Often players make some mistakes that lose them games, but they never see these mistakes or they simply dont know about a rules interaction or delaying a play, in paper form you talk with your opponent and they point out what happened or you might discuss with them, so its much more natural to improve simply by realizing what your options are.
In Arena playing with Full Control to decide when to play cards is a thing thats a bit annoying, but almost mandatory to have all the needed control to optimize what you would want to do.
If the game just auto-skips the turn as it knows you dont have any plays, the opponent will know that as well, as they notice the super fast skip. In full control you can have only lands in hand and still pretend to have something.
If you can record your games with a video capture or stream (even if its just you, simply to have it on video) , you can quickly re-watch a game like a replay and sometimes figure out some grave mistakes, or plays where you see, doing something different could have been the better play.
Regardless of that, current Magic set design produces decks that are quite "snowbally" , so they really dominate a game if they make their plays on curve and do what they supposed to do. If an opponent struggles a bit, even just missing 1 land, that can easily be a massive drawback. Over a single game that can be the deciding factor, but over multiple games, you might have the edge, they have the edge and the truly interesting games are the ones where its almost even and tiny decisions make the difference (or a lucky topdeck, but to get to the point of the lucky topdeck, you have to make decisions that allow you to win the game at that moment).
For some people its all just about winning. These people will resort to cheating to get the wins if they have to, and get angry if they lose, like they feel entitled to win.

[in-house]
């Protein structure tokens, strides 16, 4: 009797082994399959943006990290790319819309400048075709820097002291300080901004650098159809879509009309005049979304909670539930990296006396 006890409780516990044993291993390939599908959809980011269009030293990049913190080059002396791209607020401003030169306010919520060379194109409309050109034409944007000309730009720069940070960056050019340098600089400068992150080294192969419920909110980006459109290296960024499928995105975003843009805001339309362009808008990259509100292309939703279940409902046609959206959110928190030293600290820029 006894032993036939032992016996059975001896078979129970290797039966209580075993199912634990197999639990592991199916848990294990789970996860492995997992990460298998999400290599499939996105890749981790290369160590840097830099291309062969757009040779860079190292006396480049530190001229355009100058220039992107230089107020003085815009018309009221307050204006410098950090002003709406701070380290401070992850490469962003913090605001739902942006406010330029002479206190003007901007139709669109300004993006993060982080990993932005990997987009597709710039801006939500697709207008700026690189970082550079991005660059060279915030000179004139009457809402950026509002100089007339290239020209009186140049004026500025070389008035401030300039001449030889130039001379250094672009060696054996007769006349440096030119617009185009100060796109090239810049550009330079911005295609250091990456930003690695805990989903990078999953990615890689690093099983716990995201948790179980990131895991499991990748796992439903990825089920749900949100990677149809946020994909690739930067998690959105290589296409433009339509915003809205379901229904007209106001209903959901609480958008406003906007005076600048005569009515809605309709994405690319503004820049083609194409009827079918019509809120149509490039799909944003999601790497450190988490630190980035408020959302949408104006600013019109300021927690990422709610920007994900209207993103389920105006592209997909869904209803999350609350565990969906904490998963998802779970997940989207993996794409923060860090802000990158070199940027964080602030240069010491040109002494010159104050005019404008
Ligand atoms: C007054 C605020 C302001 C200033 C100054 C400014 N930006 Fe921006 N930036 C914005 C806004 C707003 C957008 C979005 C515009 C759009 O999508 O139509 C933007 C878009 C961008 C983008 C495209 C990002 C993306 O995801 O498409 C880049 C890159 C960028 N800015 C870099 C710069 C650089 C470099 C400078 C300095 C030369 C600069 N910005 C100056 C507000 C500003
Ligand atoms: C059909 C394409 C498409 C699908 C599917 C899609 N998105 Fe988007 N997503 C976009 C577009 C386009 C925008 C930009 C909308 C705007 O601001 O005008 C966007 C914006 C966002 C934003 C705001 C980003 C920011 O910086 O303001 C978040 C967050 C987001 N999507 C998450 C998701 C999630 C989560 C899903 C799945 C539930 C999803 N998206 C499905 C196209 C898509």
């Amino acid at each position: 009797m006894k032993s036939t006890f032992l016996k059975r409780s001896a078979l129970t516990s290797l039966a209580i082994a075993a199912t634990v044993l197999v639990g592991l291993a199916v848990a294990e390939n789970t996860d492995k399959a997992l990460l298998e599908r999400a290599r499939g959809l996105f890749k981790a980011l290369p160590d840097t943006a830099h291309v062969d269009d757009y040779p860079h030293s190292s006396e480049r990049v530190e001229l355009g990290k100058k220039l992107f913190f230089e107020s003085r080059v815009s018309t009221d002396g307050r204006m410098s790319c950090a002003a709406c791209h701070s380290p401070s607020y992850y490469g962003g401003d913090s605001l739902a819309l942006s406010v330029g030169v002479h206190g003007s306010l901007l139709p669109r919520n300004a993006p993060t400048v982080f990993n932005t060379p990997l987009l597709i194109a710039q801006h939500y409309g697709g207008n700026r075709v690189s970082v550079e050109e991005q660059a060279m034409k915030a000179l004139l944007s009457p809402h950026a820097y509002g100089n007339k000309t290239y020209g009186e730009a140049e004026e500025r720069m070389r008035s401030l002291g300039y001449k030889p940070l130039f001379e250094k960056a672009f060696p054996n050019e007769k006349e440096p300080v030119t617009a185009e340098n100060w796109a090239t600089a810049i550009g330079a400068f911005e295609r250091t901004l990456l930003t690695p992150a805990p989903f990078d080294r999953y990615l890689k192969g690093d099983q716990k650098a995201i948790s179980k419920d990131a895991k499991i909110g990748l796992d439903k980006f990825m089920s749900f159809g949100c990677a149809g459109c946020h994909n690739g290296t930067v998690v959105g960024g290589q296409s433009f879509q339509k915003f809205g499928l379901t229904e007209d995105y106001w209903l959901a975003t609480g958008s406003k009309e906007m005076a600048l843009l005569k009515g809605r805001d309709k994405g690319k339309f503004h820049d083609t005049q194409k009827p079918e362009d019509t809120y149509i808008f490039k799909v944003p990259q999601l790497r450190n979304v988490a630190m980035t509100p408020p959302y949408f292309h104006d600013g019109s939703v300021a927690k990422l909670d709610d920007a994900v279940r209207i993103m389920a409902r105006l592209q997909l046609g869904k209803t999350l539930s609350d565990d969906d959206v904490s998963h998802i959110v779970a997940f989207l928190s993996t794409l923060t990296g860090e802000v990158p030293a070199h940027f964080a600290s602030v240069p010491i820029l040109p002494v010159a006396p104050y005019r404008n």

Thats a very bad mindset to have, but in the end its nice to win, but not at all cost, you have to have as much fun as your opponent after all.
The true joy of competitive Magic is self-improvement.
To make your own plays more intuitive, see the "best play" ahead of time and know your opponents decks and their options to plan ahead.
Theres still randomness and hidden information in the game, so you cant win all games, but skill ensures you will win more games over a longer course of matches (and winning challenging or super close games is much more gratifying than steam rolling people all the time).
For specific metagames the "interaction" can be on many different levels.
You want interaction inside of a game , they play something you play removal, or a creature on your own.
Thats a basic interaction you get in Limited formats all the time (so that might appeal to you a lot more).
In constructed formats you tend to get more streamlined extreme decks, one-dimensional decks are pushed to optimize something and that should win them the game, like a mill deck that only focuses on milling as fast as possible, while they have no interaction to creatures or anything of the opponent, all they do is bank on winning their way.
So the "interaction" with them is to put specific answers to their extreme strategy in your sideboard.
So yes, you might basically 70%+ lose game 1, but with the sideboard, you might be favored to win, so you can 2-1 them, as you play more games with your sideboard after all.
If a mill deck is very prevalent in your expected metagame, you might even put the sideboard hate in your maindeck to improve game 1 (especially if its a flexible card that you might be able to tutor, or a single card that you can afford to ignore).
So the interaction is on a meta-level of building the deck in the first place.
The deck choice itself gives you a % chance to win a match, just changing a single card in a sideboard might shift that % chance in your favor.
The less extreme the opponents strategy, the harder it is to find efficient hate cards for the sideboard against them.